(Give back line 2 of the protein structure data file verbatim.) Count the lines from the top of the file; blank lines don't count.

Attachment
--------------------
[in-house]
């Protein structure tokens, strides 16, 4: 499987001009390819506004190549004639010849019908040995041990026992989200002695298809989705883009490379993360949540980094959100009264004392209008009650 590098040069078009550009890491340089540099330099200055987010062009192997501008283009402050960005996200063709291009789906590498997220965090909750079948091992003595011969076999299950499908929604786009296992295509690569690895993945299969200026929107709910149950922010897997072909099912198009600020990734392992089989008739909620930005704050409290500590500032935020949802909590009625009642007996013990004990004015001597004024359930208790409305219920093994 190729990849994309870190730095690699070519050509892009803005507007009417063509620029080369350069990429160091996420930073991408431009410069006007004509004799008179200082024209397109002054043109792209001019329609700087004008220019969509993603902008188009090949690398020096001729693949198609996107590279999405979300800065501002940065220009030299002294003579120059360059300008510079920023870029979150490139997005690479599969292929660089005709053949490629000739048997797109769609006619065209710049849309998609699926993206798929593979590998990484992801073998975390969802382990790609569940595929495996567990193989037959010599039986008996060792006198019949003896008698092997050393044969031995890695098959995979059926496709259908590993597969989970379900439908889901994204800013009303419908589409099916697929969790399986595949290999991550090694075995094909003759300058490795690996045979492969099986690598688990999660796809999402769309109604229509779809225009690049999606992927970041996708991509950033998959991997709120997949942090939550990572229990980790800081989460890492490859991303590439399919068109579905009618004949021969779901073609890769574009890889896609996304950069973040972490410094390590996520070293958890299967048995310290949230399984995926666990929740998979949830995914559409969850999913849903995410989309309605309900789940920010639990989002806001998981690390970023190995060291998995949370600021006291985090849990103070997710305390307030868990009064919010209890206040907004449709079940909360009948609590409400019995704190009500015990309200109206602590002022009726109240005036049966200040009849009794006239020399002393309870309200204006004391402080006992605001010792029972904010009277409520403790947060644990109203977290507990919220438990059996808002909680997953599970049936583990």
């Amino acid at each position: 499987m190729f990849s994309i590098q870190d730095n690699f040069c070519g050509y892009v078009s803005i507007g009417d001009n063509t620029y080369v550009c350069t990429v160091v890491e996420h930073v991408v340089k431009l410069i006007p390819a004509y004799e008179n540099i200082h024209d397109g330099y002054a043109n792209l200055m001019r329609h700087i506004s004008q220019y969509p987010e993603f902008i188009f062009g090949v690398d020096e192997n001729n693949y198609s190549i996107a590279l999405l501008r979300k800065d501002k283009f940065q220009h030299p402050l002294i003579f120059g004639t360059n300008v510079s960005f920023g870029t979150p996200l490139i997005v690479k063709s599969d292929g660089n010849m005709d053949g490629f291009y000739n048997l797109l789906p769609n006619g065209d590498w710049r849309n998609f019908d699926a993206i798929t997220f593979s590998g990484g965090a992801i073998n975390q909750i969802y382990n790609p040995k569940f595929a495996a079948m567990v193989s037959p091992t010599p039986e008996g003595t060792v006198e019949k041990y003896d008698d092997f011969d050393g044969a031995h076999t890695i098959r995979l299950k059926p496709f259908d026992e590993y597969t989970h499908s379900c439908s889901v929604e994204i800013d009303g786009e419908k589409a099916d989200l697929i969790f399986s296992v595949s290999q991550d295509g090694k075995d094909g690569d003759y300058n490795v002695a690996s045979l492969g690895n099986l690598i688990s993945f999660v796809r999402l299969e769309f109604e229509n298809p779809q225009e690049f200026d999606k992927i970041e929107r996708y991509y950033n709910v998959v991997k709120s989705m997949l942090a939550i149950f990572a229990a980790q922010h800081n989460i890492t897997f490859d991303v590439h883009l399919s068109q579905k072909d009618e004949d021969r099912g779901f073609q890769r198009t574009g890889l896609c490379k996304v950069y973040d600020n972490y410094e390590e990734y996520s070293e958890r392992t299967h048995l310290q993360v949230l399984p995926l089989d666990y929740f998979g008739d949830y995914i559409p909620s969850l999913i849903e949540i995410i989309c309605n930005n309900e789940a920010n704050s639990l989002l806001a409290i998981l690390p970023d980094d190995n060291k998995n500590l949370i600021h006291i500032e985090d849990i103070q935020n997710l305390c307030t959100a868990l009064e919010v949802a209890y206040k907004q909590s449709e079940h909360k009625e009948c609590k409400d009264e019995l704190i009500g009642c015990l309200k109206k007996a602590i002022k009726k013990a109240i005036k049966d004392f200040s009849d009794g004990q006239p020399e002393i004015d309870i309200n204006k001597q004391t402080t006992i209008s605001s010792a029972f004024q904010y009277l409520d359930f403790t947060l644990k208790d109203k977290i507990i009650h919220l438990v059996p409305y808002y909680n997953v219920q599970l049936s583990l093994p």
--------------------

């Protein structure tokens, strides 16, 4: 499987001009390819506004190549004639010849019908040995041990026992989200002695298809989705883009490379993360949540980094959100009264004392209008009650 590098040069078009550009890491340089540099330099200055987010062009192997501008283009402050960005996200063709291009789906590498997220965090909750079948091992003595011969076999299950499908929604786009296992295509690569690895993945299969200026929107709910149950922010897997072909099912198009600020990734392992089989008739909620930005704050409290500590500032935020949802909590009625009642007996013990004990004015001597004024359930208790409305219920093994 190729990849994309870190730095690699070519050509892009803005507007009417063509620029080369350069990429160091996420930073991408431009410069006007004509004799008179200082024209397109002054043109792209001019329609700087004008220019969509993603902008188009090949690398020096001729693949198609996107590279999405979300800065501002940065220009030299002294003579120059360059300008510079920023870029979150490139997005690479599969292929660089005709053949490629000739048997797109769609006619065209710049849309998609699926993206798929593979590998990484992801073998975390969802382990790609569940595929495996567990193989037959010599039986008996060792006198019949003896008698092997050393044969031995890695098959995979059926496709259908590993597969989970379900439908889901994204800013009303419908589409099916697929969790399986595949290999991550090694075995094909003759300058490795690996045979492969099986690598688990999660796809999402769309109604229509779809225009690049999606992927970041996708991509950033998959991997709120997949942090939550990572229990980790800081989460890492490859991303590439399919068109579905009618004949021969779901073609890769574009890889896609996304950069973040972490410094390590996520070293958890299967048995310290949230399984995926666990929740998979949830995914559409969850999913849903995410989309309605309900789940920010639990989002806001998981690390970023190995060291998995949370600021006291985090849990103070997710305390307030868990009064919010209890206040907004449709079940909360009948609590409400019995704190009500015990309200109206602590002022009726109240005036049966200040009849009794006239020399002393309870309200204006004391402080006992605001010792029972904010009277409520403790947060644990109203977290507990919220438990059996808002909680997953599970049936583990």